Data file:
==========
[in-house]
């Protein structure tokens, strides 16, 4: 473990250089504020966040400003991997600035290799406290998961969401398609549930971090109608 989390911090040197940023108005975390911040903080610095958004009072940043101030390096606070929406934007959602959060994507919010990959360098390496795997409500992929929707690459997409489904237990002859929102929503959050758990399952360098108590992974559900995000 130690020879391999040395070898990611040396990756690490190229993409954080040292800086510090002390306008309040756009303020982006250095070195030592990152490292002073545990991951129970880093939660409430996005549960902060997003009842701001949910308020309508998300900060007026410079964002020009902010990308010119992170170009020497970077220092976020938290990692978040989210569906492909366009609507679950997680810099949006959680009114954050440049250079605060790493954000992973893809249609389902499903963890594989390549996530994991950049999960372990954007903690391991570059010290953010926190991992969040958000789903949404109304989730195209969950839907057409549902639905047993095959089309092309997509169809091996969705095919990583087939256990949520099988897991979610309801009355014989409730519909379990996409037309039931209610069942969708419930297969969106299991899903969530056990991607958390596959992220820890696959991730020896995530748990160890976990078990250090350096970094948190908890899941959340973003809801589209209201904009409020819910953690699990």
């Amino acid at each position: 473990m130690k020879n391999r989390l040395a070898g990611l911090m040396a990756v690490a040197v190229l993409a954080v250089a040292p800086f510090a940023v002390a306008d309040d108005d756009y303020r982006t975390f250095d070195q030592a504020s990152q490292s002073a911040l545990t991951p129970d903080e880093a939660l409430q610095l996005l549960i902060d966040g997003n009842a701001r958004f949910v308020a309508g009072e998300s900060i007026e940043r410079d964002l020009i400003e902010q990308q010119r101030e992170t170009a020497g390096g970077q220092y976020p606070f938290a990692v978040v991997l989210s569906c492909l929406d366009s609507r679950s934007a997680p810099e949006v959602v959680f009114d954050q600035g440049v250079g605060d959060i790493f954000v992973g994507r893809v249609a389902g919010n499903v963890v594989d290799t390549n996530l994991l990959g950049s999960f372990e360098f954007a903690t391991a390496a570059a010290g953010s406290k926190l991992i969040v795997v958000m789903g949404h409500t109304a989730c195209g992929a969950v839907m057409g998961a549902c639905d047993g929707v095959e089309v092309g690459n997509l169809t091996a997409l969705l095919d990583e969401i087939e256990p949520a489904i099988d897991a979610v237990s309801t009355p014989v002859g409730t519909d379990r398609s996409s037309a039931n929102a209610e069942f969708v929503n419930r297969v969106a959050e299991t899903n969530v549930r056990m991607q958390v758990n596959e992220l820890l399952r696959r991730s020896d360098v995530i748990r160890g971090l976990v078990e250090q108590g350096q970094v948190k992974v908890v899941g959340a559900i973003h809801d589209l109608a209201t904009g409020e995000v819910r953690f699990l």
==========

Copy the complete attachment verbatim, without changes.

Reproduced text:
[in-house]
């Protein structure tokens, strides 16, 4: 473990250089504020966040400003991997600035290799406290998961969401398609549930971090109608 989390911090040197940023108005975390911040903080610095958004009072940043101030390096606070929406934007959602959060994507919010990959360098390496795997409500992929929707690459997409489904237990002859929102929503959050758990399952360098108590992974559900995000 130690020879391999040395070898990611040396990756690490190229993409954080040292800086510090002390306008309040756009303020982006250095070195030592990152490292002073545990991951129970880093939660409430996005549960902060997003009842701001949910308020309508998300900060007026410079964002020009902010990308010119992170170009020497970077220092976020938290990692978040989210569906492909366009609507679950997680810099949006959680009114954050440049250079605060790493954000992973893809249609389902499903963890594989390549996530994991950049999960372990954007903690391991570059010290953010926190991992969040958000789903949404109304989730195209969950839907057409549902639905047993095959089309092309997509169809091996969705095919990583087939256990949520099988897991979610309801009355014989409730519909379990996409037309039931209610069942969708419930297969969106299991899903969530056990991607958390596959992220820890696959991730020896995530748990160890976990078990250090350096970094948190908890899941959340973003809801589209209201904009409020819910953690699990």
């Amino acid at each position: 473990m130690k020879n391999r989390l040395a070898g990611l911090m040396a990756v690490a040197v190229l993409a954080v250089a040292p800086f510090a940023v002390a306008d309040d108005d756009y303020r982006t975390f250095d070195q030592a504020s990152q490292s002073a911040l545990t991951p129970d903080e880093a939660l409430q610095l996005l549960i902060d966040g997003n009842a701001r958004f949910v308020a309508g009072e998300s900060i007026e940043r410079d964002l020009i400003e902010q990308q010119r101030e992170t170009a020497g390096g970077q220092y976020p606070f938290a990692v978040v991997l989210s569906c492909l929406d366009s609507r679950s934007a997680p810099e949006v959602v959680f009114d954050q600035g440049v250079g605060d959060i790493f954000v992973g994507r893809v249609a389902g919010n499903v963890v594989d290799t390549n996530l994991l990959g950049s999960f372990e360098f954007a903690t391991a390496a570059a010290g953010s406290k926190l991992i969040v795997v958000m789903g949404h409500t109304a989730c195209g992929a969950v839907m057409g998961a549902c639905d047993g929707v095959e089309v092309g690459n997509l169809t091996a997409l969705l095919d990583e969401i087939e256990p949520a489904i099988d897991a979610v237990s309801t009355p014989v002859g409730t519909d379990r398609s996409s037309a039931n929102a209610e069942f969708v929503n419930r297969v969106a959050e299991t899903n969530v549930r056990m991607q958390v758990n596959e992220l820890l399952r696959r991730s020896d360098v995530i748990r160890g971090l976990v078990e250090q108590g350096q970094v948190k992974v908890v899941g959340a559900i973003h809801d589209l109608a209201t904009g409020e995000v819910r953690f699990l």